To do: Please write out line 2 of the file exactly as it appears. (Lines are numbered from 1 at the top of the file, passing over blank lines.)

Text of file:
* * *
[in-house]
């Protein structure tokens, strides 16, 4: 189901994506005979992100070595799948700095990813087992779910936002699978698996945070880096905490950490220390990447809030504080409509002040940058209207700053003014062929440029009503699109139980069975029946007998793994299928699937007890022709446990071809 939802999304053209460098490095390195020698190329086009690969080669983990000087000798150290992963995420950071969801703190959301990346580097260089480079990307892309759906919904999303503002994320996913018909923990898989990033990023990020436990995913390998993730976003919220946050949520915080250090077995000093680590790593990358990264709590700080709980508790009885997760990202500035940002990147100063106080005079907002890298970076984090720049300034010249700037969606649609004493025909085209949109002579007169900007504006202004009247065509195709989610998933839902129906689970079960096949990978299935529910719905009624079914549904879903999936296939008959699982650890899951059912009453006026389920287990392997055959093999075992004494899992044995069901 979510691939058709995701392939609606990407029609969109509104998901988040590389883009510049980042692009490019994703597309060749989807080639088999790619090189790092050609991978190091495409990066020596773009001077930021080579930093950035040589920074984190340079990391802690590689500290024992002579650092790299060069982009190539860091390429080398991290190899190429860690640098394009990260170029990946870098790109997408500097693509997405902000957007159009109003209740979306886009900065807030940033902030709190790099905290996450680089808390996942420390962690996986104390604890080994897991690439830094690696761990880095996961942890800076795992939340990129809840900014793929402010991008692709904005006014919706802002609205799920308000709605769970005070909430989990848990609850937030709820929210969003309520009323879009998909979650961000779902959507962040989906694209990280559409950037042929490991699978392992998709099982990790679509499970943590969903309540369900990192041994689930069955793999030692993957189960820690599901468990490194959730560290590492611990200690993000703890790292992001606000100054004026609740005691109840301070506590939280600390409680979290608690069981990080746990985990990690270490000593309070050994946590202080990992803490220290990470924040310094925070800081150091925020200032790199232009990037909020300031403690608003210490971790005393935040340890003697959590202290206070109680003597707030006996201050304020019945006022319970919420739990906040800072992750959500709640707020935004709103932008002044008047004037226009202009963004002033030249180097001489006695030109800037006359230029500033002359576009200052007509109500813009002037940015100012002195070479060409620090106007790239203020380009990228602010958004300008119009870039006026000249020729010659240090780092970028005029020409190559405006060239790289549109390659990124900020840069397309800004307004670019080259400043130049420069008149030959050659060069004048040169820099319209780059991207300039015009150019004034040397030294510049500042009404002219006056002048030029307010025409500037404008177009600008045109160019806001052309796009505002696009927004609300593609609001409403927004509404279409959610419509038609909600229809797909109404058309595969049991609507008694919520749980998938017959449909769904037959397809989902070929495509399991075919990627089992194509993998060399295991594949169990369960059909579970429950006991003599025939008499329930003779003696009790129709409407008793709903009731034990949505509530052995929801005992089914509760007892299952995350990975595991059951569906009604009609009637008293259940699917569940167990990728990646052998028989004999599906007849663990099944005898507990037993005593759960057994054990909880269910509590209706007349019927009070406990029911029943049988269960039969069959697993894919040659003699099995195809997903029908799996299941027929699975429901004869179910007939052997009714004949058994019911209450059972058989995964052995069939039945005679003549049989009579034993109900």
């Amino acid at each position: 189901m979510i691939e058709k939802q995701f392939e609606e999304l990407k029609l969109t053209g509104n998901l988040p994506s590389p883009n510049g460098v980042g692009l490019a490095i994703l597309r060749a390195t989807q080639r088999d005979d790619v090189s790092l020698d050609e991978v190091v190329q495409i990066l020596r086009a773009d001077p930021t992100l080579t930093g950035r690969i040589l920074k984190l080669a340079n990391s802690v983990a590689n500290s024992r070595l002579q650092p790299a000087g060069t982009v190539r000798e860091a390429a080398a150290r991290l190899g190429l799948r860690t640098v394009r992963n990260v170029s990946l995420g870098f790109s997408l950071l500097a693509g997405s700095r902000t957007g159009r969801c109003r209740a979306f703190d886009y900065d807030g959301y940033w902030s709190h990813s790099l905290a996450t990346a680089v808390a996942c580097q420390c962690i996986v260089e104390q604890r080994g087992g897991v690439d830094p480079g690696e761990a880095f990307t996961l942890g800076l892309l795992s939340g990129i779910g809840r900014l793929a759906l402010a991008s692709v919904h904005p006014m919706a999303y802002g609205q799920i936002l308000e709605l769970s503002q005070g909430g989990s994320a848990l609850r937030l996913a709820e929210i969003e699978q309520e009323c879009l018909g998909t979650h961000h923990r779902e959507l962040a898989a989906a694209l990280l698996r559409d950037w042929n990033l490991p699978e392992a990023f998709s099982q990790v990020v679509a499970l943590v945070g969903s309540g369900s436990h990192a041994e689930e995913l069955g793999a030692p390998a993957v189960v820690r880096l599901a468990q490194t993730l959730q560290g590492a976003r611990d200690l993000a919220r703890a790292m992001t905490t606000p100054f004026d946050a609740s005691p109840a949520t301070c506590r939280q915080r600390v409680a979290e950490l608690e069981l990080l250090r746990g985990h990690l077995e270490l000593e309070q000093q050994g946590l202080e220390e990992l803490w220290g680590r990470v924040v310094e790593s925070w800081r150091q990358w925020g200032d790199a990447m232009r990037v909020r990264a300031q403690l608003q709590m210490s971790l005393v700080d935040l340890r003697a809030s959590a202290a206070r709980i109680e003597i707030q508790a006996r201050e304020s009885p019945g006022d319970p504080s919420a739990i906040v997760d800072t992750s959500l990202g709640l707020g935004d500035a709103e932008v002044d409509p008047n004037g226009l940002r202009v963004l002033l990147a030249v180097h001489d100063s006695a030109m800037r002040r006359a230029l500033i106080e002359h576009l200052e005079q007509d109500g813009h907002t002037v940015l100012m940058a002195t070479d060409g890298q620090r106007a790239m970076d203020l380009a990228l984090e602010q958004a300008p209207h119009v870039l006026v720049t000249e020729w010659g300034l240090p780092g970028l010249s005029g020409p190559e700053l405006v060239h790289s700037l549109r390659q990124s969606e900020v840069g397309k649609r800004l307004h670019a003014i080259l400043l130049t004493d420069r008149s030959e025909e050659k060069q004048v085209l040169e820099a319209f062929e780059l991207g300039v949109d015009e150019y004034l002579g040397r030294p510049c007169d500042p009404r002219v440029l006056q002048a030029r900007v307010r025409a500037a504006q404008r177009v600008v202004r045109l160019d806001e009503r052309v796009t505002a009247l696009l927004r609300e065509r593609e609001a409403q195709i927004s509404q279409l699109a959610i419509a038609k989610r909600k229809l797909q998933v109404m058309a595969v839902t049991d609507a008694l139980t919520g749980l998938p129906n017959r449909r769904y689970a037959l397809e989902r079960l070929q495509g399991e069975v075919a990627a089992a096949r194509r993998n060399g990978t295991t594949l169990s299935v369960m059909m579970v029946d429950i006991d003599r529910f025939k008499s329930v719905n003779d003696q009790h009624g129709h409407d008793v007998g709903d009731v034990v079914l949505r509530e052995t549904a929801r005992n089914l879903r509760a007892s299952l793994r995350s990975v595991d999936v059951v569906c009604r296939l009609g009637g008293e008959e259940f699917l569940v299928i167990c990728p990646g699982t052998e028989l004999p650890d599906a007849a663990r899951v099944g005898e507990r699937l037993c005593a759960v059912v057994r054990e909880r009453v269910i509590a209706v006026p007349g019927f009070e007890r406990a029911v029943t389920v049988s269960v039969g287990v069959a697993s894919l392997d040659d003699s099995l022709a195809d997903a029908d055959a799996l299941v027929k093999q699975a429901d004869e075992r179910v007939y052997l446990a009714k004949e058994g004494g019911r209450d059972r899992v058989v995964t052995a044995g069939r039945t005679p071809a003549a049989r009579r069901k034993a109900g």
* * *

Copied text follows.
């Protein structure tokens, strides 16, 4: 189901994506005979992100070595799948700095990813087992779910936002699978698996945070880096905490950490220390990447809030504080409509002040940058209207700053003014062929440029009503699109139980069975029946007998793994299928699937007890022709446990071809 939802999304053209460098490095390195020698190329086009690969080669983990000087000798150290992963995420950071969801703190959301990346580097260089480079990307892309759906919904999303503002994320996913018909923990898989990033990023990020436990995913390998993730976003919220946050949520915080250090077995000093680590790593990358990264709590700080709980508790009885997760990202500035940002990147100063106080005079907002890298970076984090720049300034010249700037969606649609004493025909085209949109002579007169900007504006202004009247065509195709989610998933839902129906689970079960096949990978299935529910719905009624079914549904879903999936296939008959699982650890899951059912009453006026389920287990392997055959093999075992004494899992044995069901 979510691939058709995701392939609606990407029609969109509104998901988040590389883009510049980042692009490019994703597309060749989807080639088999790619090189790092050609991978190091495409990066020596773009001077930021080579930093950035040589920074984190340079990391802690590689500290024992002579650092790299060069982009190539860091390429080398991290190899190429860690640098394009990260170029990946870098790109997408500097693509997405902000957007159009109003209740979306886009900065807030940033902030709190790099905290996450680089808390996942420390962690996986104390604890080994897991690439830094690696761990880095996961942890800076795992939340990129809840900014793929402010991008692709904005006014919706802002609205799920308000709605769970005070909430989990848990609850937030709820929210969003309520009323879009998909979650961000779902959507962040989906694209990280559409950037042929490991699978392992998709099982990790679509499970943590969903309540369900990192041994689930069955793999030692993957189960820690599901468990490194959730560290590492611990200690993000703890790292992001606000100054004026609740005691109840301070506590939280600390409680979290608690069981990080746990985990990690270490000593309070050994946590202080990992803490220290990470924040310094925070800081150091925020200032790199232009990037909020300031403690608003210490971790005393935040340890003697959590202290206070109680003597707030006996201050304020019945006022319970919420739990906040800072992750959500709640707020935004709103932008002044008047004037226009202009963004002033030249180097001489006695030109800037006359230029500033002359576009200052007509109500813009002037940015100012002195070479060409620090106007790239203020380009990228602010958004300008119009870039006026000249020729010659240090780092970028005029020409190559405006060239790289549109390659990124900020840069397309800004307004670019080259400043130049420069008149030959050659060069004048040169820099319209780059991207300039015009150019004034040397030294510049500042009404002219006056002048030029307010025409500037404008177009600008045109160019806001052309796009505002696009927004609300593609609001409403927004509404279409959610419509038609909600229809797909109404058309595969049991609507008694919520749980998938017959449909769904037959397809989902070929495509399991075919990627089992194509993998060399295991594949169990369960059909579970429950006991003599025939008499329930003779003696009790129709409407008793709903009731034990949505509530052995929801005992089914509760007892299952995350990975595991059951569906009604009609009637008293259940699917569940167990990728990646052998028989004999599906007849663990099944005898507990037993005593759960057994054990909880269910509590209706007349019927009070406990029911029943049988269960039969069959697993894919040659003699099995195809997903029908799996299941027929699975429901004869179910007939052997009714004949058994019911209450059972058989995964052995069939039945005679003549049989009579034993109900």